A Voice for All Seasons

As his 59th season as a baseball broadcaster draws to a close, the ageless and unflappable Ernie Harwell is rounding the bases, headed home.

August 21, 2002|By Jonathan Pitts | Jonathan Pitts,SUN STAFF

"Only truth can give true reputation; only reality can be of real profit. Unfounded things never reach old age."

- Balthasar Gracian, 17th-century Spanish Jesuit

We speak in baseball of immortality, of Ruthian clouts, of Mays' catches - even, if gruesomely now, of the mastery of Ted Williams, the Fenway deity whose corpse lies frozen in a cryonics lab, there to "live," perhaps, for a creepy eternity. Mostly, though, we speak of deeds, of acts that will live forever in the collective memory of the game.

Pity, then, in a way, that a man like Ernie Harwell has to grow old.

Harwell, the gracious Hall of Fame announcer with the basso profundo voice, will retire at the end of this season after 59 years. Thirty-seven have been with the Detroit Tigers, the 101-year-old franchise he has come, over the years, to personify.

His "farewell tour" of the American League brought him to Baltimore last weekend, where, at 84, he called games as ever, chatted up friends, sat in on "baseball chapel" and recalled his days as the first announcer for the big-league Baltimore O's.

"We weren't a very good team then," he says with a laugh. "Vern Stephens led in home runs with eight. He led in RBIs with 46! I don't remember for sure, but I think Don Larsen lost 20 games. The team lost 100.

"Things got better after I left here [in 1959], when [former GM/manager] Paul Richards came. He rebuilt things. But we loved it in Baltimore. It has given many gifts to the game."

For Harwell, who knows that baseball, at its best, tends toward the understated, the words "farewell tour" seem oxymoronic. "You must feel like a rock star," a reporter suggests. "I wish I were a rock star," laughs the man who has, in fact, published 55 original songs and sometimes cites Gershwin on the air.

"It may be a little late for that now." Mostly, it's his chance to revisit his favorite part of baseball: the ushers, chaplains, managers and the millionaires who make it up. "That's what I'll miss the most," he says. "The people. I've been blessed to know so many."

In 1999, Harwell was emcee before the final game at 87-year-old Tiger Stadium, one of baseball's gems. He presided over the opening of Detroit's new Comerica Park, which, like Camden Yards, puts fondness of the past on display. For Harwell, a devout Christian who reads from the Song of Solomon to open his first broadcast each year, everything new is old again, and vice versa. Just as it is for his game.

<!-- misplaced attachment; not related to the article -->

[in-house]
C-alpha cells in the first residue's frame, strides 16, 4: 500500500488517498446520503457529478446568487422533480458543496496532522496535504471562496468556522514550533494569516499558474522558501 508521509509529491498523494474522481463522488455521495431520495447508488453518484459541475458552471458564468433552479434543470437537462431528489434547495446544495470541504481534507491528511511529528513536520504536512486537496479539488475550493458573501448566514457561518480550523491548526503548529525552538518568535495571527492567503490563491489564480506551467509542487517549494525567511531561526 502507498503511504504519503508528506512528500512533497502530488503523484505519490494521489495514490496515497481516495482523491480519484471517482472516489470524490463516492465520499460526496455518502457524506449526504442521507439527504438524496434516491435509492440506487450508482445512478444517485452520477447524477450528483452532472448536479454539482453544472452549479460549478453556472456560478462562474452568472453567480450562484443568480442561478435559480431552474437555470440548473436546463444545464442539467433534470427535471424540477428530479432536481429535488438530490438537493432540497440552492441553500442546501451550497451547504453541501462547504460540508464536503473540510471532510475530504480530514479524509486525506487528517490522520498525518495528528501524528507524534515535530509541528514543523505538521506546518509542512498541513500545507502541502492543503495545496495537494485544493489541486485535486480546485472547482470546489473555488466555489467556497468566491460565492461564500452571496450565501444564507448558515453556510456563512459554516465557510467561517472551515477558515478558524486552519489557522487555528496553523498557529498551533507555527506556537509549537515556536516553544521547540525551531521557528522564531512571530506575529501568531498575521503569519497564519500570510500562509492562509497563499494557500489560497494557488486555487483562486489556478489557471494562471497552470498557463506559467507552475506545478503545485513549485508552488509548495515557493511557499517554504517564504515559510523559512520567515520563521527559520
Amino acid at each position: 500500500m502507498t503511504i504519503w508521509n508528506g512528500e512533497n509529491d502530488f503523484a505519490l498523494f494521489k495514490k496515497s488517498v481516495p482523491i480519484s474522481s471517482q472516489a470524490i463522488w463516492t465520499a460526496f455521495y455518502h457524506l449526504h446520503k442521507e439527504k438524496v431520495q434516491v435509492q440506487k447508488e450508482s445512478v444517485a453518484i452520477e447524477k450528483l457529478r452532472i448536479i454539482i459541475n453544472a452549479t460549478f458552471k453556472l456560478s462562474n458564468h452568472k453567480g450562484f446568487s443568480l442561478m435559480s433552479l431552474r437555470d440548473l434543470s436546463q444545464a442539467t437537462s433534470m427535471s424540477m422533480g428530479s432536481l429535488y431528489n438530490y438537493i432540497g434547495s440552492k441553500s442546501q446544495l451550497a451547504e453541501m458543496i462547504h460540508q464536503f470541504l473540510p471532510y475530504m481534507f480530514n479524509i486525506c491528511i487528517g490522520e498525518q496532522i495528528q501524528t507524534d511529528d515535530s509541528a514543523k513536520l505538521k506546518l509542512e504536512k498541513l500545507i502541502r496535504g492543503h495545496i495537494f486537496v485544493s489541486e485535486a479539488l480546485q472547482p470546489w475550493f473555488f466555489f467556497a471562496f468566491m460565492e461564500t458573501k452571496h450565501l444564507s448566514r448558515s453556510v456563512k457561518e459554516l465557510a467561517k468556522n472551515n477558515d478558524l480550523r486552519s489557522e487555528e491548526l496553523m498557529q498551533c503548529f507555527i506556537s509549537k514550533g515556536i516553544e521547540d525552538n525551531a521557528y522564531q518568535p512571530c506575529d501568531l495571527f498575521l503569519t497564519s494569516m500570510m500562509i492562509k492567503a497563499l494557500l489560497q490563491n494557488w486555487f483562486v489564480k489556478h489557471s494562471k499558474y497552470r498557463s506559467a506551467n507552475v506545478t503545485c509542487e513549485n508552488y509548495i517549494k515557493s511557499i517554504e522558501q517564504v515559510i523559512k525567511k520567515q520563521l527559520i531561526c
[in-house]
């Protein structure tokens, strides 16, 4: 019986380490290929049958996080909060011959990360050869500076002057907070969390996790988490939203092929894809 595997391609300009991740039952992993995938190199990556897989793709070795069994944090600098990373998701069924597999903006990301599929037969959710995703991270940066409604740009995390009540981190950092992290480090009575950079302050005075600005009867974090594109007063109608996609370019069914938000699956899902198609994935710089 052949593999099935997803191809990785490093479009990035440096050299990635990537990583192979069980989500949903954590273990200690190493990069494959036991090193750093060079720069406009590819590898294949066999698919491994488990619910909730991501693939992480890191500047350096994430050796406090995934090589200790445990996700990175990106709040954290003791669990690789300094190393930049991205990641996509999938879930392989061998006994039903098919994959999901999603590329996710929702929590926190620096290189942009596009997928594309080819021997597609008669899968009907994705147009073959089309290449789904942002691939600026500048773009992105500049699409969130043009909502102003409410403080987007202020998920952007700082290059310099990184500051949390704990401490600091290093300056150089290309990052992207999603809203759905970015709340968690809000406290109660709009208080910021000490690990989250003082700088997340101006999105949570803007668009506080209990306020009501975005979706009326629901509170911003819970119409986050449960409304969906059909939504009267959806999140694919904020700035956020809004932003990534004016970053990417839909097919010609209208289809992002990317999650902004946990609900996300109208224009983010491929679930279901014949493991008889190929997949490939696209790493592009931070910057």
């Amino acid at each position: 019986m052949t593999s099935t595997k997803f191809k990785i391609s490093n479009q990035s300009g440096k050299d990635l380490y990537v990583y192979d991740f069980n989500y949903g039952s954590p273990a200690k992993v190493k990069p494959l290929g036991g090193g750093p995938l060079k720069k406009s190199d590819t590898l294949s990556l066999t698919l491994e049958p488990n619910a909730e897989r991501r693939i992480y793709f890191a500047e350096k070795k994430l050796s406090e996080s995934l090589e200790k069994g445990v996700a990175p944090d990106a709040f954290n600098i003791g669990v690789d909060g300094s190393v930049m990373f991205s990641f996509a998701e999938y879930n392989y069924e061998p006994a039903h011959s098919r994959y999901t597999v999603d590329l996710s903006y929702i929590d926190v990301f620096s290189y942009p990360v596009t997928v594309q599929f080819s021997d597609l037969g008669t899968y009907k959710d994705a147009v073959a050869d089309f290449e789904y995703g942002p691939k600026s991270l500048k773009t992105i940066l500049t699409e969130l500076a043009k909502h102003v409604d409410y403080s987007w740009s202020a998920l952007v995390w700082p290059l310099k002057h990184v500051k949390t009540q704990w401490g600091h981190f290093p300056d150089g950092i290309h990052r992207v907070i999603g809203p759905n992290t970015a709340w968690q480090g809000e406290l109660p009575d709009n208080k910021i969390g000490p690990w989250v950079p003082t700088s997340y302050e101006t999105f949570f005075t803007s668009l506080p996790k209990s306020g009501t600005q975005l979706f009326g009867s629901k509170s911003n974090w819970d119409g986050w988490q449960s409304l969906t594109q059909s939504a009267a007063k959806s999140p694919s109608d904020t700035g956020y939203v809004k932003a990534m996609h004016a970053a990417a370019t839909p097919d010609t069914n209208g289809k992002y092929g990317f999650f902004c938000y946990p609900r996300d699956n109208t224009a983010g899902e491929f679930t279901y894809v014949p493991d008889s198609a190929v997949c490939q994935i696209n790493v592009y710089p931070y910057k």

But Ernie Harwell Day, slated in Detroit for Sept. 15, will abash one of the sport's great poets. "I have no idea what's planned," he says, brows furrowed. "It'll be too much. But they were kind enough to plan it, so I'll do what I always do: show up."

`Become a friend'

In baseball, that's half the battle. Four-hour games, coast-to-coast travel and steamy, nine-month schedules see to that. "When I started, there were eight teams in each league," says Harwell. "The westernmost outpost was St. Louis. I'm not one of these `golden-age' types - you know, `It was better in my day' - but it was more intimate then."

Harwell shows why baseball, for all its current problems, still holds the unofficial title of national pastime. It brings out the best in those who love it.

"I'd never have come this far without Lulu," he says of his wife of 61 years. "She's been a good sport. She left Baltimore even though we loved it here. She's the best thing that ever happened to me." That includes, he says, the 1984 Tigers, who started 35-5, stayed in first place all season and easily won the World Series.

He concedes it's fun to announce for a winner - and his "Tiges" have had more lean years than good - even that isn't the point. "The game itself, the intrinsic game, has got so many nuances," he says. "It can be as simple as which team scored more runs. But it's got more layers to peel away than you could ask for."

For Harwell, it's about more than stats and standings. He has always questioned fans who only like a winner. "You can see a great game between two second-division clubs," he says. "The pitching, the strategy, the setting up of hitters - in the big leagues, you're seeing the best of the best."

So are fans who have asked Harwell into their homes, on TV and radio, for almost as long as he's been wed. He thinks it's the office more than the occupant. "Especially in baseball," says the Emory University grad, "and especially on the radio. You're the background to people's lives. They go to the mountains or beaches, into the kitchen or the workplace. The game is a constant. They listen. Their minds can wander, then come back. In that way, you become a part of the family."

Whether you're a Jack Buck in St. Louis, a Harry Caray in Chicago, a Herb Carneal in Minnesota or a Chuck Thompson in Baltimore, "if you're around enough," he says, "they get used to you. You become a friend."

Love of the game

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